Tuesday, 8 September 2020

Delusion Formation as an Inevitable Consequence of a Radical Alteration in Lived Experience

This post is by Rachel Gunn summarising an article co-authored with Michael Larkin and published in Psychosis. The article is based on Rachel's PhD work at Birmingham. The research findings and conclusions, framed in terms of the Enactive Approach, are a move towards a need for understanding the phenomenology of a person’s experience in terms of sense-making within a person-environment system.

Rachel Gunn

A person ordinarily understands and negotiates the world based on familiar patterns derived from her cultural and historical experience. She is born into a family, the family consists of particular relationships and the family lives within a relatively circumscribed culture. Humans are flexible and adaptive. The difference between the lived experience of a hunter-gatherer in the Amazon Rainforest and an investment banker in the City of London highlights this flexibility. 

 There might be circumstances under which an alteration in a person’s lived experience would be so radical that rapid adjustment is not possible (Parnas & Handest, 2003) and when someone becomes mentally ill, there are many factors that might contribute to this (see Bentall, 2016 for an extensive list of candidates). People are dynamic and complex, and in most cases, so are the factors that causally contribute to their psychological distress.

Drawing on interviews conducted with people experiencing clinically significant delusions and analysing the data using Interpretative Phenomenological Analysis (IPA), we show how this alteration in lived experience manifests as emotional, affective and/or perceptual anomalies. 

Writing about IPA Smith and colleagues use Heidegger’s notion of appearing and liken interpretation to a kind of detective work where the researcher is mining the material for possible meanings, thus allowing the phenomenon of interest to shine forth (Smith et al., 2009, p. 35). The double hermeneutic means that the researcher is always trying to make sense of the participant, who is in turn trying to make sense of what is happening in the context of her lifeworld as an embodied, situated person.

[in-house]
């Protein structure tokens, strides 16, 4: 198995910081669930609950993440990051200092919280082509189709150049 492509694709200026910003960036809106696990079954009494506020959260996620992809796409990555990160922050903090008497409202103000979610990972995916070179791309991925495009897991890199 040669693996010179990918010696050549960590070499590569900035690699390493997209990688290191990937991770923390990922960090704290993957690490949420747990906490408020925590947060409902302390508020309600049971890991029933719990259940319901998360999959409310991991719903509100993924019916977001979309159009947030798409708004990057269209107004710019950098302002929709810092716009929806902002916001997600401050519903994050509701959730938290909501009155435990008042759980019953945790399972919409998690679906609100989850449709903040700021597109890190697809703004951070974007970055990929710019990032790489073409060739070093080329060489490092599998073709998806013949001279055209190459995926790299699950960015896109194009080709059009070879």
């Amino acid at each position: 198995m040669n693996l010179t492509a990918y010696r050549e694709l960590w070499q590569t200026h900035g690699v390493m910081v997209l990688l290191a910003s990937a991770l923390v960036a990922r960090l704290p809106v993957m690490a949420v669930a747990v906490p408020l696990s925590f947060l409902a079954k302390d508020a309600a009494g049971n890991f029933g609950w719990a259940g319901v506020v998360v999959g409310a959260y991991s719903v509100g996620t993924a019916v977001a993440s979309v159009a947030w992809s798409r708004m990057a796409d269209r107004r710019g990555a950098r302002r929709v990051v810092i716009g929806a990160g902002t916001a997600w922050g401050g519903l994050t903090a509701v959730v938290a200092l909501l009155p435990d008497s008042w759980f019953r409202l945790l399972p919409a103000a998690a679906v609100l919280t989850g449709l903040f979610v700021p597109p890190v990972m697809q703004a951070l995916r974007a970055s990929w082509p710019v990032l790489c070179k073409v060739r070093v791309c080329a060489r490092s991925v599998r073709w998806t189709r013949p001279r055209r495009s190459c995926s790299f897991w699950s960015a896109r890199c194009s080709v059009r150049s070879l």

For example, one research participant (who I have called Andrew) was severely bullied at work and described it thus:

It’s that awful. You’ve seen the original ‘Planet of the Apes’… film, 1964 I think it is with Charlton Heston… and you know how he’s treated during it? Management treat you the… similar to that. That’s how it felt.

(In the film ‘Planet of the Apes’ human beings are treated like animals, used for slave labour, kept in cages and experiments are done on them.)

This constituted a radical alteration in his experience and his world-view. He had never experienced anything like this before and could not really understand what was happening or why it was happening to him. He went on to develop voice-hearing experiences which he described as God talking to him – these experiences assured him that justice would be done and perhaps prevented him from feeling utterly powerless in an impossibly difficult and distressing work situation.

The framework of the Enactive Approach posits that a person interacts with her environment in terms of sense-making and a vast array of factors (biological, psychological and environmental) are intermeshed to create a ‘person-environment system’. A person is not a discrete object; persons are comprised of bodies, stories, concepts, origins, commitments, connections, affordances - and so on - and are constantly reacting with their environment. 

Cognition emerges from the complex mereology of these many components. The mereology of the cognising (person-environment) system supposes that the parts (which include relational and environmental parts as well as bodily (person-level) parts) are arranged in a particular way, and that the relationship of the parts to each other is vital for the function of the whole (Varela et al., 1991).

From a clinical perspective, this demands an attempt to understand the phenomenology of the experience.

In this context the focus of treatment might then be directed towards affective, perceptual and emotional aspects of a person’s lived experience as well as environmental and relational factors. To think of delusion simply in terms of ‘false beliefs’ which are ‘firmly sustained despite… obvious proof or evidence to the contrary…’ (DSM-V, American Psychiatric Association, 2013, p. 819) is to limit them to cognitive anomalies, over-simplify the experience and deny the meaning an experience might hold for a given individual. 

There is a wide literature on the nature of stigma in mental illness (see for example Canadian Health Services Research Foundation, 2013; Mehta & Farina, 1997) and framing delusion formation in this way helps us to reduce stigma: how can a person who is doing her best to make sense of her world be ‘at fault’ or ‘bad’? 

We suggest that if the alteration in lived experience is sufficiently radical, then delusion formation is inevitable. A person strives for sense-making in whatever environment she finds herself. We are all susceptible to this possibility. 

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